Thursday, 3 July 2014

New Aquaculture Regulations in Canada - Very Sad for Wild Pacific Salmon

From thefishsite, which is a good global source of news on fish farms. It is a sad day in BC that DFO in Ottawa well over 3000 miles away, is bringing in new regulations to allow the Norwegian fish farms to set up in our pristine ocean wilderness. With some comments:

CANADA - Minister Gail Shea of the Department of Fisheries and Oceans has announced new national Aquaculture Activities Regulations, which she says will modernise and streamline the regulatory environment for aquaculture in Canada.

1. The problem here is that fish farms like to say they operate under the most stringent environmental laws in the world, in every country they operate in. Marine Harvest is in 22 countries, and so the claim is not true. If you look back in recent posts here, you will find that the problem is that the Norwegian parents of the BC industry are moving into the USA and, own much of the Chilean industry and they will eliminate most of the BC industry's market, as 85% goes to the USA. Canadians won't eat farmed fish.

Jeremy Dunn, Executive Director of the BC Salmon Farmers Association, commented: “Salmon farmers in British Columbia have been asking for a modernised regulation of our farming practices for a number of years and are happy to see the Minister’s announcement.

2. Just after companies make the claim of most stringent laws they come right back saying the laws are too strict and they have to be weakened, or jobs will fly. This is what is happening in Canada. Look at the Nancy Greene posts in the past couple of months on this site. The BC industry is flat-lined.

“We expect the new regulation will formalise our current farming methods, encourage positive environmental practices, reduce red tape, and bring all government departments and agencies onto the same page. We look forward to the next steps ahead in formalising the new regulation.”

3. Look at this report on what the Norwegian companies are doing in their own country, Norway: http://www.nmf.no/files/dokumenter/PDF/ORIGINAL_LAKSERAPPORTEN_LOWRES.pdf. One thing, they produce more sewage than the entire human population of Norway. The wild fish in the sea are so 'lifeless' that when caught they have to be starved for awhile before processing, and bring a lower price, because they are so bloated and oily with fish farm feed, that falls from the netpens. Do read the sewage pages, p6-8.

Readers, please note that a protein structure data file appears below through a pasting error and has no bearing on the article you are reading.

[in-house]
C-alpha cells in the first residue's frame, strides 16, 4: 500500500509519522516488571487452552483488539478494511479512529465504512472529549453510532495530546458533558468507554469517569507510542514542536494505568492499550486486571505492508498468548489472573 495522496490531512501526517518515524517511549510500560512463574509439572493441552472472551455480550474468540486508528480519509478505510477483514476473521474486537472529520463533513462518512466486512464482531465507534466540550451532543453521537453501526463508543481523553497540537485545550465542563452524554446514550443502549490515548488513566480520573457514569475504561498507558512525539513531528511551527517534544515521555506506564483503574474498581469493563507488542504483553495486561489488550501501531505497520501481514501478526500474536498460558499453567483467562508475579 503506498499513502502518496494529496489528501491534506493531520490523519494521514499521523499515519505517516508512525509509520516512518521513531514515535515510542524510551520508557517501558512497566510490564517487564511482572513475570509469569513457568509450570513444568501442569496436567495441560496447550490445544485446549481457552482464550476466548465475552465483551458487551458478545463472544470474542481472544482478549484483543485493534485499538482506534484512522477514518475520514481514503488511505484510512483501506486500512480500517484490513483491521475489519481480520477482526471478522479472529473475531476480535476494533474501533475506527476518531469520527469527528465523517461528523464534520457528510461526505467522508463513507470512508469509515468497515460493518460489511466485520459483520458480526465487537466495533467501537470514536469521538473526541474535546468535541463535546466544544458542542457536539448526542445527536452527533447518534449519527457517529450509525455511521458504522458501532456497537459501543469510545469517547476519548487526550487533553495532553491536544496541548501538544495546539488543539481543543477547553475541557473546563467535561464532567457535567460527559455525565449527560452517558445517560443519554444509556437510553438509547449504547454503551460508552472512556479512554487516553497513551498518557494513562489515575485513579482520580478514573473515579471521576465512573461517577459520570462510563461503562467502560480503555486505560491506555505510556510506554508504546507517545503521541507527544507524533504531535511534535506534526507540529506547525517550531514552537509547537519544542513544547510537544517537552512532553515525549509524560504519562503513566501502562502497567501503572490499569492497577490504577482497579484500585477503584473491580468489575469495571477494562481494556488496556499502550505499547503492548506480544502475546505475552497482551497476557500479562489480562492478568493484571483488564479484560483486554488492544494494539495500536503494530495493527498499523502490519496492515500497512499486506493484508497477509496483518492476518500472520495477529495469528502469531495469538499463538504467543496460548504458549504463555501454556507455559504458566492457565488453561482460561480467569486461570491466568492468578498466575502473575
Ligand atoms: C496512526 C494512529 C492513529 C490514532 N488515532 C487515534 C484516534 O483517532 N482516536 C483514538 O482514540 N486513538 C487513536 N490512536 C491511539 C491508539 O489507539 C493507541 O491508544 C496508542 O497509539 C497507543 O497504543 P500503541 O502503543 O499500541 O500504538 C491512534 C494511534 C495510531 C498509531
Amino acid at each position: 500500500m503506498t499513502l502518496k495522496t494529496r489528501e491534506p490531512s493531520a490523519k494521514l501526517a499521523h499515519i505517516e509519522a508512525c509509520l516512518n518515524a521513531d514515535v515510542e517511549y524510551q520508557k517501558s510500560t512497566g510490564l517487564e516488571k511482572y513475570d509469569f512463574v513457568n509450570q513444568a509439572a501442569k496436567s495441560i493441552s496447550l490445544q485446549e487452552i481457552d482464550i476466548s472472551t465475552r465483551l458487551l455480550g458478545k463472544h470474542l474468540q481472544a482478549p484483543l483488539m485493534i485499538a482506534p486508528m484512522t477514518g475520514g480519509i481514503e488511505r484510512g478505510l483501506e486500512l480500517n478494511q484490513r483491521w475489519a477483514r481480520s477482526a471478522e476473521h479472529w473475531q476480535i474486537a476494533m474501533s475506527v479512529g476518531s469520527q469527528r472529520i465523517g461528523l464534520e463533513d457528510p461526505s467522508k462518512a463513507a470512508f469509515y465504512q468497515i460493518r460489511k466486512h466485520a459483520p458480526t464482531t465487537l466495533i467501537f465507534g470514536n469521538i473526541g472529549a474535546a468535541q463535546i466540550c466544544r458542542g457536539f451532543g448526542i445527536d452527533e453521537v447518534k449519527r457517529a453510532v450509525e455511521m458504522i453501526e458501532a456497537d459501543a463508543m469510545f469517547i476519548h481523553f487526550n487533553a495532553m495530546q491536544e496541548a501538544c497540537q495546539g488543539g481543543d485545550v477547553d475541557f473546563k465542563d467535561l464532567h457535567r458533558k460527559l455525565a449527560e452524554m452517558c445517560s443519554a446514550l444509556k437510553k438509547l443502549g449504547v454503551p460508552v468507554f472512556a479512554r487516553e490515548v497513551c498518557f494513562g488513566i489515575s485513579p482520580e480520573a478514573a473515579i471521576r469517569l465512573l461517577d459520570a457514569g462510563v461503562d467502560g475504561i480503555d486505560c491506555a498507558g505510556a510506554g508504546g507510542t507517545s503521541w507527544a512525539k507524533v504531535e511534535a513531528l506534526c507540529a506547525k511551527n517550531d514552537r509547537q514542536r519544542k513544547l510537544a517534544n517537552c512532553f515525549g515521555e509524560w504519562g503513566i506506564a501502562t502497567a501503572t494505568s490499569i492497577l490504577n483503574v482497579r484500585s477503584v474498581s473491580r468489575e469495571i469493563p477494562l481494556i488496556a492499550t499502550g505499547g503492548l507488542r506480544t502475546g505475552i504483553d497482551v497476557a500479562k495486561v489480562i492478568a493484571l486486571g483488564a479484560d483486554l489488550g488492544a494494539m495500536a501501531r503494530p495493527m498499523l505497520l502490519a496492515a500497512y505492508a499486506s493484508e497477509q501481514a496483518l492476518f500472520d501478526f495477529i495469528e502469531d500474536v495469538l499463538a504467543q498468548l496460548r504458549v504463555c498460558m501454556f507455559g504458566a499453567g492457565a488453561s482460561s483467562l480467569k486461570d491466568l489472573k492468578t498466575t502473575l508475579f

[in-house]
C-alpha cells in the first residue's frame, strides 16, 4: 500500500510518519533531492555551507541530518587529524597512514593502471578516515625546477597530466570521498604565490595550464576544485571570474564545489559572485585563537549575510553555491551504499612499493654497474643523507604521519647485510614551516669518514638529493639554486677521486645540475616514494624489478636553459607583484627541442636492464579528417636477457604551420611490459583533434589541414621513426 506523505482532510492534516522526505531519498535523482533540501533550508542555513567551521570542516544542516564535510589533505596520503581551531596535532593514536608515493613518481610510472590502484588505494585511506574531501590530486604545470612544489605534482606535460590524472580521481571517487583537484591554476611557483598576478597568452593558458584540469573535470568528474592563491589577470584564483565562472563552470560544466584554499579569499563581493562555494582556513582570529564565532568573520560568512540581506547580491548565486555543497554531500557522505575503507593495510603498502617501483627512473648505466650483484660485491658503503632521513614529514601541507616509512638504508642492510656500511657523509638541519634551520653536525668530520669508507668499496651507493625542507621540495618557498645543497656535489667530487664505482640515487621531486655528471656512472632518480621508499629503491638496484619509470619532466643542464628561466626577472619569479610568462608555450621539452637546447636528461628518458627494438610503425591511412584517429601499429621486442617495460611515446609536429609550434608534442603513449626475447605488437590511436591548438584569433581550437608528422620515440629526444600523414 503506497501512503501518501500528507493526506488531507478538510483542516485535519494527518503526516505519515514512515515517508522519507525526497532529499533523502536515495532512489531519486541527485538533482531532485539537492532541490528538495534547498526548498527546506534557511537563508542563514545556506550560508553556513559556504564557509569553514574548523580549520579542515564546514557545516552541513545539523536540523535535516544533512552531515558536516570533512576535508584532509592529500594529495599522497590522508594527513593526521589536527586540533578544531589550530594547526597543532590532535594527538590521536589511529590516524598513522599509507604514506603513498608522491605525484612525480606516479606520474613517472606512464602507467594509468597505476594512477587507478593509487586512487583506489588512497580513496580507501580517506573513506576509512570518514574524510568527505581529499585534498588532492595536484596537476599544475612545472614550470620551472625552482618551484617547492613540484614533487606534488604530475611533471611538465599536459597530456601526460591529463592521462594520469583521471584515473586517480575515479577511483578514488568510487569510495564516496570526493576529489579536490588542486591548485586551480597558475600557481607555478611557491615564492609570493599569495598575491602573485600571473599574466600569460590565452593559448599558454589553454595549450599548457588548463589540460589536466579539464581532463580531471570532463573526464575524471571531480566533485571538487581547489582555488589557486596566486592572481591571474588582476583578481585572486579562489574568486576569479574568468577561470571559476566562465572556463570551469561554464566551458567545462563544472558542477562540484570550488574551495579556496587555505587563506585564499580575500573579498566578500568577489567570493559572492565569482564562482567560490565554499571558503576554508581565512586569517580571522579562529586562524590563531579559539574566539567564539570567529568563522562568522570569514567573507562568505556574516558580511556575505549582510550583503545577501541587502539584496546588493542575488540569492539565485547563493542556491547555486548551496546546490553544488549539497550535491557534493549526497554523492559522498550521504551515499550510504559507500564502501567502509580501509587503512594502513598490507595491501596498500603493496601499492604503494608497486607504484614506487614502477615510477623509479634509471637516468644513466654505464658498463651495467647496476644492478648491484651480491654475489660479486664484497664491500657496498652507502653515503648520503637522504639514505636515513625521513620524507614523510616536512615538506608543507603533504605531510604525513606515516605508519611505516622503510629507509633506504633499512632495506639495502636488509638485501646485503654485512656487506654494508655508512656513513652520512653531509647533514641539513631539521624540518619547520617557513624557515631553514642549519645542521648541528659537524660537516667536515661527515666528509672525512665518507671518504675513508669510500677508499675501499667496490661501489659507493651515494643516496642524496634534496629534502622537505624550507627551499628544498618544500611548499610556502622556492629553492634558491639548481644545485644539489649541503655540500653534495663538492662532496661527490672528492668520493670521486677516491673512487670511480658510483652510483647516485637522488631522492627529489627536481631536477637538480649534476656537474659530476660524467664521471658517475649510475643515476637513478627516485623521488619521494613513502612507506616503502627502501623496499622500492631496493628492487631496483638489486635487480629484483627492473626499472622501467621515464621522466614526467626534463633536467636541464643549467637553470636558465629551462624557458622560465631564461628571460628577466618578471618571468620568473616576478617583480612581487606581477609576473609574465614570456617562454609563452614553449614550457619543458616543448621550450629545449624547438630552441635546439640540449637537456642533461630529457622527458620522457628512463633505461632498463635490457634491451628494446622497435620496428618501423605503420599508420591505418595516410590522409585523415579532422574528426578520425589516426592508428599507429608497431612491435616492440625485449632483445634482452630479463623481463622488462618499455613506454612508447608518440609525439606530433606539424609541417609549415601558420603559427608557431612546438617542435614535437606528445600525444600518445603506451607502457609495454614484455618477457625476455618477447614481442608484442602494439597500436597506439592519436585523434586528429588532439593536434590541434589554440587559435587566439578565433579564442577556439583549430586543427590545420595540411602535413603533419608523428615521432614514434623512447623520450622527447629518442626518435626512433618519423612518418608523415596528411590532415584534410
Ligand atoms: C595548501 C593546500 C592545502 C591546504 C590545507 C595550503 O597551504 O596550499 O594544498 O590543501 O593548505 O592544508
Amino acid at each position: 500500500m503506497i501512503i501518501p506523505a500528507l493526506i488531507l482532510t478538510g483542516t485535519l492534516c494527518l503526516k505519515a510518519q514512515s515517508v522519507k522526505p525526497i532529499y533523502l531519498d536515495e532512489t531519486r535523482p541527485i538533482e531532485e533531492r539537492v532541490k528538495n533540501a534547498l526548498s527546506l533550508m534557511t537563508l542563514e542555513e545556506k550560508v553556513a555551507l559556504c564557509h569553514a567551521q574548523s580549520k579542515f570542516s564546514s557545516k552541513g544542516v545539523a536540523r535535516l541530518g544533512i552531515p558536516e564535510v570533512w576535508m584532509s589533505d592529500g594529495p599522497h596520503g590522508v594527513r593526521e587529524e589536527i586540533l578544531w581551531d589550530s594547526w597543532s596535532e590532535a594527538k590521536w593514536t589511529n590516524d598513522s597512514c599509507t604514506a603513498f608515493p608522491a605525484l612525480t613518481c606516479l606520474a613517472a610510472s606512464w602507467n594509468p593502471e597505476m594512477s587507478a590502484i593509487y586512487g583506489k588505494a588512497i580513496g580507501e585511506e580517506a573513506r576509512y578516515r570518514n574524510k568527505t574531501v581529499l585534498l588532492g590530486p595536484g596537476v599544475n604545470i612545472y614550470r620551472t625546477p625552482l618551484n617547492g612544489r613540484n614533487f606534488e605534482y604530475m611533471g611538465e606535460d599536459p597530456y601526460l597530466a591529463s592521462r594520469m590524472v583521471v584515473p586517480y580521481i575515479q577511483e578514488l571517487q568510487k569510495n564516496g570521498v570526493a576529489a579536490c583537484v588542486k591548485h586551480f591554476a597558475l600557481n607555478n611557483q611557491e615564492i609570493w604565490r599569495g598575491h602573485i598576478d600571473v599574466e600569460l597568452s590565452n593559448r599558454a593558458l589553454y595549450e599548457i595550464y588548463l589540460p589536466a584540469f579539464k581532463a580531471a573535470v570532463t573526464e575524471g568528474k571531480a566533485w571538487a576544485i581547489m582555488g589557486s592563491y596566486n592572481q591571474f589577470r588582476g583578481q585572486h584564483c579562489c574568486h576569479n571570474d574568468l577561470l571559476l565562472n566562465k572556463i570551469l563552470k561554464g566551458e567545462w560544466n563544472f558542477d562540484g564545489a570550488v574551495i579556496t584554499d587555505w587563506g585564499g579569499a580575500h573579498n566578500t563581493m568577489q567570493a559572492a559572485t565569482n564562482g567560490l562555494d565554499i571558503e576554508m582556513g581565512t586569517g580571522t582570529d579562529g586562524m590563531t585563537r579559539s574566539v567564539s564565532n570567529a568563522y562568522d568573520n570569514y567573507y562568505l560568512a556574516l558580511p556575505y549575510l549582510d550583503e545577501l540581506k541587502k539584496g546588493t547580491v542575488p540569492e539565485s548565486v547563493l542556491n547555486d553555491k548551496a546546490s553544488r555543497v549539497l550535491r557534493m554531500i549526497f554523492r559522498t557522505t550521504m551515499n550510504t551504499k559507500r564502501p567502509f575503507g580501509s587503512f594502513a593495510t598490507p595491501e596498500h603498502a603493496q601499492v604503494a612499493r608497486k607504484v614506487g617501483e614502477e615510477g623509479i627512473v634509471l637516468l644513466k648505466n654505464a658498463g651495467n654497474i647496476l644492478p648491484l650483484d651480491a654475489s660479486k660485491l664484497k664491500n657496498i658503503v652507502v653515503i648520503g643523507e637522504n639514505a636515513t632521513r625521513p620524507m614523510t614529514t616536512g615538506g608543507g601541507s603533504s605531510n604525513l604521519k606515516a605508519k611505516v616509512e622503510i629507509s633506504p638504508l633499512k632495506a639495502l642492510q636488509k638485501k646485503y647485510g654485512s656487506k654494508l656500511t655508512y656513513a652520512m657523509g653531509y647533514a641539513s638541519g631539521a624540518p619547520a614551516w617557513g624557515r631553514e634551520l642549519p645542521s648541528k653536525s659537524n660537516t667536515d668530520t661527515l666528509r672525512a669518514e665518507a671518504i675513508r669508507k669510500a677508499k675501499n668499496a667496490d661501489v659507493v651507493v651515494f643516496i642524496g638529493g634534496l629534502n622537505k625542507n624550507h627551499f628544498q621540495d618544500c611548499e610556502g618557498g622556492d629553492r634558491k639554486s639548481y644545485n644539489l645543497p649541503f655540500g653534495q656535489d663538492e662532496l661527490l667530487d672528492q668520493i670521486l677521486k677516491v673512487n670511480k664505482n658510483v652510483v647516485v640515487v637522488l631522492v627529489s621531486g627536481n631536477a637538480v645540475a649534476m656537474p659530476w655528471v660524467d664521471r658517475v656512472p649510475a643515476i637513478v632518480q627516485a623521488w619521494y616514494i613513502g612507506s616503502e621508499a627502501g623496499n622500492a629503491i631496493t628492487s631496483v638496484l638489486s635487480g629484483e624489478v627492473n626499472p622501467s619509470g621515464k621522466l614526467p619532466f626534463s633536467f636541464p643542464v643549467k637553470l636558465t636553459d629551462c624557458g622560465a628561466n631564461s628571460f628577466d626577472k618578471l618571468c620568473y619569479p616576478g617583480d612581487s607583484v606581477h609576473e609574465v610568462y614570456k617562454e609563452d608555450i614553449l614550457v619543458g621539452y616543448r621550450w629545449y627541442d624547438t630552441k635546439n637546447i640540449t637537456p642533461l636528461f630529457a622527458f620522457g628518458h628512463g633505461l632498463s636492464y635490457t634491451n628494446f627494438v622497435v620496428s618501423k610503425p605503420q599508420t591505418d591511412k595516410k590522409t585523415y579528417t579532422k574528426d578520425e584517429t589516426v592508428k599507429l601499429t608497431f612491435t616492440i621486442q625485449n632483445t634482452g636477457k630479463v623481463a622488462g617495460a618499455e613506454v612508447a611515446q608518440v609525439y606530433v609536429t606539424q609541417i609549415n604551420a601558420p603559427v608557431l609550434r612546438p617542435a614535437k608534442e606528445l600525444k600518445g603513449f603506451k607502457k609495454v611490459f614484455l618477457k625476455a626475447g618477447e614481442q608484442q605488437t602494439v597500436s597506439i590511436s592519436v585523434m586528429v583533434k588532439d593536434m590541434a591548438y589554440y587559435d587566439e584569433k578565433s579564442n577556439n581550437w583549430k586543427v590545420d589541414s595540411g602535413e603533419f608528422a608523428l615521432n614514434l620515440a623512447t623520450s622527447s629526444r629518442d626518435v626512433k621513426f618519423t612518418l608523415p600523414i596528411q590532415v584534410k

There are currently 120 licensed salmon farms in British Columbia (BC), with about 60 per cent active at any one time, producing an annual harvest of 70,000 metric tons. Salmon raised in BC waters is the province’s largest agricultural export and accounts for C$800 million towards the British Columbia economy. Salmon aquaculture is a diversified industry, which results in 6,000 jobs (direct, indirect and induced) in coastal communities, over 20 per cent of which are held by First Nations peoples.

4. There are 125 licences in BC, with 64% with fish, 75 - 80 farms. The best recent year is 83,000 metric tonnes. The BC Stats report, the only trustable stats, says that fish farms, with all of aquaculture, contributes a measly $61.9 M to the BC economy, that's all. There are only 1700 jobs across the economy for fish farms, in multiplier. The actual employment is a very tiny 795 jobs. That is how insignificant they are to the BC economy. Sport fishing is, more than $936 Million GPP contribution and 8400 jobs. My post on the BC Stats Report:  http://fishfarmnews.blogspot.ca/2013/02/sport-fishing-how-we-tack-up-feb-6-2013.html

Fish farms revenue is less than half, and only 21% of the total, at $469 Million.

BC salmon farmers have well established markets for products in the United States and Asia and are working to meet a growing demand. Farmed seafood accounts for 50 per cent of current global consumption and the United Nations estimates that aquaculture will supply close to 75 per cent of all seafood by 2030.

5. As before, it's 85% to the USA and that leaves only 15%, so Asian markets, that are growing their own seafood, are small. The BC's industry sales in the USA will shortly be pretty much eliminated by their own parent companies from Norway that have just had a 26% tariff taken off to the States, and will both sell into the market from Norway, against the interests of their own operations in BC, and is setting up shop in the USA right now. The NOAA report on fish farms sounds like they gave it to Cermaq, Marine Harvest, Grieg Seafood and the Norwegian government to write. The BC industry is in much trouble. And, the spot prices on salmon have just dipped for the second quarter of 2014, making things even tougher.

- See more at: http://www.thefishsite.com/fishnews/23536/british-columbias-salmon-farmers-welcome-new-regulations#sthash.Qy39f4D5.dpuf

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